Monday, January 05, 2015

Stretching The Budget

Our plastic marble run building set is at least 15 years old, probably older, and is showing it. They don't make this particular set any longer and the new affordable ones are so cheaply manufactured that I wouldn't give them a week in our classroom. So what I've done, what I always do in these circumstances, is to keep talking to people about it. Parents are always getting rid of old toys, either when their children outgrow them or lose interest, or simply to make way for new toys. I've scored some of our best stuff that way.

As a result, I've received a number of marble runs over the years. Of course, no one has enough of any one sort to make a set sufficiently large for classroom use, so I'm always hoping for something compatible with what we already have, which hasn't yet happened. So, I've been left with figuring out what to do with them. The first few wound up as part of glue gun creations, but the last one became the foundation for a spectacular "pour over" art project, one that ended disastrously as one over-eager boy completed our experience by falling on it. This idea had been inspired by our "tall paintings," which had in turn been inspired by the work of the artist Alexander Calder's grandson.

Isaac and Mile's family recently donated a small ball run and as soon as I saw it I knew it was time to try it again. Remembering the challenge of transporting our last attempt, I set this one on the lid to a shipping crate that, fittingly, was once used to transport a Calder mobile.

I try very hard to not spend a lot of time obsessing about "waste," but experience has taught me that this sort of project tends to run through a gallon or more of liquid, which puts a big dent in our paint budget. White glue, however, costs about half what paint does and its thickness makes for a slower, oozy-er flow. The idea is to mix a little tempera into cups of glue, then for the kids to take turns pouring it over the marble run.

It's been two years since our last marble run painting project. That first class was one of the most mess averse groups I've ever had, so while the project was popular, none of them were willing to get their hands involved. This year's class, however, is all about sticky, gooey, messy play.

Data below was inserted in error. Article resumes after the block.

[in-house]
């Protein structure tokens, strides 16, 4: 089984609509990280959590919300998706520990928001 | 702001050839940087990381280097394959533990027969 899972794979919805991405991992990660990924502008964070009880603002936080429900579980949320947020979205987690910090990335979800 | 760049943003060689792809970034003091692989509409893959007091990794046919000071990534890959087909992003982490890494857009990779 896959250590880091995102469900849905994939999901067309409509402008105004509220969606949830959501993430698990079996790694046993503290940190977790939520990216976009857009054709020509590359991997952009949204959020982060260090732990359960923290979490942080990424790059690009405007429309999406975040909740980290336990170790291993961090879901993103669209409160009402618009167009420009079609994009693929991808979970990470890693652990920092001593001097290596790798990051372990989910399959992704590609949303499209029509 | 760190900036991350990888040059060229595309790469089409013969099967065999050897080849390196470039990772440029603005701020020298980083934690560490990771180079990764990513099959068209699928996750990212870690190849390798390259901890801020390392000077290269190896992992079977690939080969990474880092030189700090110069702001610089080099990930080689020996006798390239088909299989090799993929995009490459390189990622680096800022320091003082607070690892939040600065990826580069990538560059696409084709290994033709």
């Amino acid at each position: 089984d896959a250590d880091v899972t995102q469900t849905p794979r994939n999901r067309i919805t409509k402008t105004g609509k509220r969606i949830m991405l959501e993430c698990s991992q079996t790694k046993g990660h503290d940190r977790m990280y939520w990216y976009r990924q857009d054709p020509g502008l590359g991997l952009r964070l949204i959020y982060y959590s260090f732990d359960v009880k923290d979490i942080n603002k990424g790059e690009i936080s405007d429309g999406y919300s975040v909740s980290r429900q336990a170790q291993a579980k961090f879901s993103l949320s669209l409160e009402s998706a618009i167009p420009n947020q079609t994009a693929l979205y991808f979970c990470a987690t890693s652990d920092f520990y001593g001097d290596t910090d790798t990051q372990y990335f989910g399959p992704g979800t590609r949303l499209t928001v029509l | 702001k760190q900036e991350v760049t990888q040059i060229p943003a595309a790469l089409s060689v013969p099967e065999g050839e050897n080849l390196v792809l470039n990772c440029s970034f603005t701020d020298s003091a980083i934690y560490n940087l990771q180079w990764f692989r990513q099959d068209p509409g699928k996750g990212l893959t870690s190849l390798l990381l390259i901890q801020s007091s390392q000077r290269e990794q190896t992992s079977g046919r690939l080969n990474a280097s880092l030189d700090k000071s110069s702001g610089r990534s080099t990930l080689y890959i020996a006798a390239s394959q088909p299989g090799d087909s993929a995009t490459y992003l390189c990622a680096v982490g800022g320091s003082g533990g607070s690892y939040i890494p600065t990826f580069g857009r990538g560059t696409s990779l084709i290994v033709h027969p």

It started with pouring and studying the colored glue as it flowed, swirled, and dripped it's way down the run. There is a kind of castle drawbridge at the bottom, which the kids kept opening and shutting by way of controlling it. Soon they were using their fingers to help the glue along it's track. Finally, they played in the grayish-purple paint that pooled at the bottom.

We did it for the three days leading up to the our winter break. I took it outdoors for the final coat, which is where it has set these past two weeks. I'm kind of hoping the rain washed it clean so we can do it again.

In the meantime, if you have any old marble runs, send them our way . . .

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Tammy said...

Early years teachers are always able to see the potential in random "junk"

What do you do with the kids that are reluctant to get their hands dirty? How do you get over their mess-aversion?

I'm finding so many of our kids (and the parents) don't like to get messy.

Our kids live in high rise, they spend the day inside probably on tablets and watching TV, so have little experience of getting dirty hands :(

Teacher Tom said...

@Tammy . . . The kids who don't want to get their hands dirty usually choose to not participate. As for the parents, they know going in to expect their children to come home each day covered in "paint, mud, water, snot, and blood." Most parents are just thrilled when there is no blood. =)

Anonymous said...

Teacher Tom, that particular Marble Run (in the picture) is Castle Marbleworks from Discovery Toys. It comes with a lifetime warranty. :-)

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